Mikrogeophagus ramirezi eggs just before hatching. Deposited on Amazon sword plant leave.

Cichlid Fry Development

In the following photoseries I’d like to demonstrate the fry development of Dwarf Cichlids and Discus from egg to adult fish. This article will grow with every new picture added. Cichlids spawn almost anywhere. E.g.most Apistogrammas are cave spawners. to lay their eggs inside of rolled up leaves in their natural habitat .Open spawners likeDiscus prefer tree roots and trunks. Others lay their eggs in hollows dug into a sandy riverbed or on flat surfaces such as rocks.

Apistogramma cf.eunotus female guarding fresh hatched larvae inside her breeding cave.
Apistogramma cf.eunotus female guarding fresh hatched larvae inside her breeding cave.

These two photo show some nice cherry red Apistogramma panduro eggs. These eggs were deposited inside of a terra cotta cave. Those eggs are probably a week old. They are few days away from hatching. The “whitish” egg in the center of the first photo developed a fungus. Unfortunately, it won’t hatch. Female cichlids usually remove “bad” eggs from the batch to avoid fungusing on the rest of their eggs. You can see the remaining shells of the removed eggs in both photos.

Mikrogeophagus ramirezi female cleaning her eggs.
Mikrogeophagus ramirezi female cleaning her eggs.

Mikrogeophagus ramirezi are open spawners. They like to deposit their eggs on flat surfaces such as rocks, pieces of slate, leaves and even heater suction cups if nothing else is available.

Fresh hatched Apistogramma resticulosa larvae.
Fresh hatched Apistogramma resticulosa larvae.

This larvae hatched only a few hrs ago. The eyes are undeveloped and the body contours are still transparent .The yolk sack is still has its original egg size.

Larvae (wriggler) of Mikrogeophagus ramirezi hatched one day ago .
Larvae (wriggler) of Mikrogeophagus ramirezi hatched one day ago .

You can clearly see the attached yolk sack. Most Cichlid larvae will feed of their yolk sack for about a week. Eyes and internal organs already beginning to develope.

Three day Mikrogeophagus ramirezi old larvae.
Three day Mikrogeophagus ramirezi old larvae.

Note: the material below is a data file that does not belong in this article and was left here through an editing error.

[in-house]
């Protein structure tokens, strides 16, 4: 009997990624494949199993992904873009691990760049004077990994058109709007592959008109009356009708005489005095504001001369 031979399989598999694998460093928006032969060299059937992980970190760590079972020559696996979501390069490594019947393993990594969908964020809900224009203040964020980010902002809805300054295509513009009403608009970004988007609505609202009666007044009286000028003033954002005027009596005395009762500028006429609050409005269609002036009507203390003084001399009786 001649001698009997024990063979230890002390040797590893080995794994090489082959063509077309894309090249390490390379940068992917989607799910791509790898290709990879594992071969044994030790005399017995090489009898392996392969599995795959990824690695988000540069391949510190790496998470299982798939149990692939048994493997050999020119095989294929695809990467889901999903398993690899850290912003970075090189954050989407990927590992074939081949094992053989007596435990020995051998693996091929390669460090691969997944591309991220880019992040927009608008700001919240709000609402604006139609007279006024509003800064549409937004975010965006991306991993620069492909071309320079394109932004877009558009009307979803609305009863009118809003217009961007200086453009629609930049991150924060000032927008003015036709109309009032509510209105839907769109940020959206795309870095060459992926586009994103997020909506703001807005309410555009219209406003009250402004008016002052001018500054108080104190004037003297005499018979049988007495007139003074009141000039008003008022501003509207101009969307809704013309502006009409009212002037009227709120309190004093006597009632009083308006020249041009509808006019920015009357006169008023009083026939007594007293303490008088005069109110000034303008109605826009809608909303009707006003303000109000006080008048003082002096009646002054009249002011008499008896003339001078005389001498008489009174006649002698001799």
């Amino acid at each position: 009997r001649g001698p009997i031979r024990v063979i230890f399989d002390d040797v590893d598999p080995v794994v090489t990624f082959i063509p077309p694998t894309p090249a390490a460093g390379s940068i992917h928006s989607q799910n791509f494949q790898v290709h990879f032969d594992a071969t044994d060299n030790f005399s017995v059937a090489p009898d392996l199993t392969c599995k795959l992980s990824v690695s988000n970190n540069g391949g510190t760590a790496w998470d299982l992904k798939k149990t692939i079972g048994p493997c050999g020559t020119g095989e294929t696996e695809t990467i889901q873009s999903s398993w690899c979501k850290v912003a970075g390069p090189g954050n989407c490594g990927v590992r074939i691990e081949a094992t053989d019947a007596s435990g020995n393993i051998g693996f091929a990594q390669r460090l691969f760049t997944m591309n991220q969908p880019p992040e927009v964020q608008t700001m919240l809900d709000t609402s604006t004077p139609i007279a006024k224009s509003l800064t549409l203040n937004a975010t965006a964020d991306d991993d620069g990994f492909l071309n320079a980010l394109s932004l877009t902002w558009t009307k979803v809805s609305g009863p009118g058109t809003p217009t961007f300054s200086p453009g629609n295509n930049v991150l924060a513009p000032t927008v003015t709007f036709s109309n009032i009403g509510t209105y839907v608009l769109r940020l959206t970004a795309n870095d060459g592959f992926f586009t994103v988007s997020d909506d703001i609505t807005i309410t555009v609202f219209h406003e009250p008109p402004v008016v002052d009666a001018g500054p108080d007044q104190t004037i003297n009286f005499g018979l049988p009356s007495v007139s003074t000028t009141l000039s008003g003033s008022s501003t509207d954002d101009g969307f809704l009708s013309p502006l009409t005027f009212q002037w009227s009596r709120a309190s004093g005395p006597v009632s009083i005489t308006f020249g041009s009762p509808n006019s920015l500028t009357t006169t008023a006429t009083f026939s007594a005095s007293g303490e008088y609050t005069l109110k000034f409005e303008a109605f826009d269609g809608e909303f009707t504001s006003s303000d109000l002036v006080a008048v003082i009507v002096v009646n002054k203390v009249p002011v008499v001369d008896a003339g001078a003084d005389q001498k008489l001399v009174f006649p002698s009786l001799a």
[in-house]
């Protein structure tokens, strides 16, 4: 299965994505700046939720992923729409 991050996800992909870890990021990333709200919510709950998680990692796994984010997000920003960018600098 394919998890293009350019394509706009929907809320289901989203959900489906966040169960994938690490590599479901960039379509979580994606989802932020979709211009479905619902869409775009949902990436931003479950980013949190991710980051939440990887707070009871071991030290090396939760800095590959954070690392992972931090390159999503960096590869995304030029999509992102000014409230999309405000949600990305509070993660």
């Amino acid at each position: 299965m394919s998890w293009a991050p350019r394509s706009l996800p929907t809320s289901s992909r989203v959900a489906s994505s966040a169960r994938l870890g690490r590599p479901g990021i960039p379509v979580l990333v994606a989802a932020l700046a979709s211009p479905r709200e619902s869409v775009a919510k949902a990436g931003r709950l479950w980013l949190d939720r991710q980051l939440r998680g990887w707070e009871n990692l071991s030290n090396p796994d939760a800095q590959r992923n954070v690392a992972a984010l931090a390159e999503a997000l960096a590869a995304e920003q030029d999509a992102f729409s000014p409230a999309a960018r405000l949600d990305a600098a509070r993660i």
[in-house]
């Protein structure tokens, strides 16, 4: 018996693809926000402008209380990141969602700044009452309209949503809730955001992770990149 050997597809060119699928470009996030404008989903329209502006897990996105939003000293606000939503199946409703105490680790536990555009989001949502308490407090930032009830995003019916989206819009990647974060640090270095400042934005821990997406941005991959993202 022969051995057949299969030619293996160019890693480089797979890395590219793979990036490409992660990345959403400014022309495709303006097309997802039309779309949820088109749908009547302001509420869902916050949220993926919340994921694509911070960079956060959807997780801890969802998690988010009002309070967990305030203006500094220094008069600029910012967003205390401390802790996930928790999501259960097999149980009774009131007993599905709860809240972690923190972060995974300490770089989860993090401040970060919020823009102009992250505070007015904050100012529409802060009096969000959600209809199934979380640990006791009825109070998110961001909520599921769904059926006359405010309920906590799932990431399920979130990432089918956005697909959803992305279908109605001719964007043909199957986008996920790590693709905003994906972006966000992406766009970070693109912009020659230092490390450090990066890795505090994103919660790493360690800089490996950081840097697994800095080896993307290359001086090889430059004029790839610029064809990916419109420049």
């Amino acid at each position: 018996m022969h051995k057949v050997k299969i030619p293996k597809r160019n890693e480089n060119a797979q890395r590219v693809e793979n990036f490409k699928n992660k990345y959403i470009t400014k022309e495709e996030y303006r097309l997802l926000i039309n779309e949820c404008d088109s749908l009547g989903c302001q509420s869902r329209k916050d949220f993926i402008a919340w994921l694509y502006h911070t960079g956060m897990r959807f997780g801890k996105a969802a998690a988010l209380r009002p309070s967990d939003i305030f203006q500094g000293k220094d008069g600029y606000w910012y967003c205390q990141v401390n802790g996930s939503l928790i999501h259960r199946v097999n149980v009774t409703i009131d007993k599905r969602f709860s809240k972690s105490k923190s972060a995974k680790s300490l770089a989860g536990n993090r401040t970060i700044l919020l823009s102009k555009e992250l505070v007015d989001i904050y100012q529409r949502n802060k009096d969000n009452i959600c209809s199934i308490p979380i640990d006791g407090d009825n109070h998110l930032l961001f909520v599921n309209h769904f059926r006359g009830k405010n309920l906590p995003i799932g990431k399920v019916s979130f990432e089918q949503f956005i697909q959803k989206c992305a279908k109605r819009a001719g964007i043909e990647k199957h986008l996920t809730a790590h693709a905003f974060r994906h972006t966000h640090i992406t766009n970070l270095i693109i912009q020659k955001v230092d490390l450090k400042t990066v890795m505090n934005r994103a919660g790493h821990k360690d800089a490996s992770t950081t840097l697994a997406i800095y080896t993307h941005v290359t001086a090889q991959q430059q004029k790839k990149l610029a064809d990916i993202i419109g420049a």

Notice that the eyes are fully developed now. The yolk sack is almost gone.These wigglers will soon start feeding on Infusoria and other small food items found in the tank.

Apistogramma cacatuoides female with two day old fry
Apistogramma cacatuoides female with two day old fry
School of 3 day old Apistogramma cacatuoides fry
School of 3 day old Apistogramma cacatuoides fry
Apistogramma trifasciata female surrounded by her school of one week old fry
Apistogramma trifasciata female surrounded by her school of one week old fry

Apistogramma females are very protective and will attack anything, big or small, that gets to close to their youngens.

1 1/2 week old Apistogramma trifasciata fry
1 1/2 week old Apistogramma trifasciata fry

This photo of a Apistogramma trifasciata was taken in the breeding tank. You can see the bulging tummy filled with BBS. Fins,eyes,gills and mouth are fully developed and functional. Apistogramma fry stay close to their protective mother at this age.

Two week old Apistogramma cacatuoides fry
Two week old Apistogramma cacatuoides fry

At this age the fry already developed some adult characteristics.The gills are functional,fins are developed. The orange glow in the fry’s stomach aren’t remains of the yolk sack. At this age the fry eagerly take bright orange colored live Baby Brine Shrimp(BBS). Now Cichlid fry begin to protect themself from possible predators by developing their camouflage coloration.

Apistogramma cacatuoides 5 weeks old juvenile
Apistogramma cacatuoides 5 weeks old juvenile

The young fish are starting to develope their adult features: the slim body outline and finnage.

Another picture of an Apistogramma cacatuoides 5 weeks old juvenile
Another picture of an Apistogramma cacatuoides 5 weeks old juvenile
Apistogramma cacatuoides juvenile 7 weeks old
Apistogramma cacatuoides juvenile 7 weeks old

Here you can already tell how this fish will look like as an adult. The adult coloration is still missing to keep theyoung fish protected from predators.The juveniles are still very small at that age ,less than a 1/4″.

9 weeks old Apistogramma viejita juvenile
9 weeks old Apistogramma viejita juvenile
12 weeks old Apistogramma bitaenita juvenile
12 weeks old Apistogramma bitaenita juvenile

The young fish start to develop their adult coloration around this age. They almost resemble a full grown fish now. Trained eyes can sex the fish at this age. My guess is that this fish is a young female. The dorsal and anal fin tips are rounded, the ventral fins have a black stripe in them. Those are good indications for sexing this juvenile as a female.

Article by: Lois and Max Gallade
Images: Max Galladé
First publication:2002 on apisto.bravepages.com
Source: A
quarticles.com (no longer available)

One comment

  1. Jeffrey Thompson

    Beautiful fish and a ABSOLUTE pleasure and blast to breed!!

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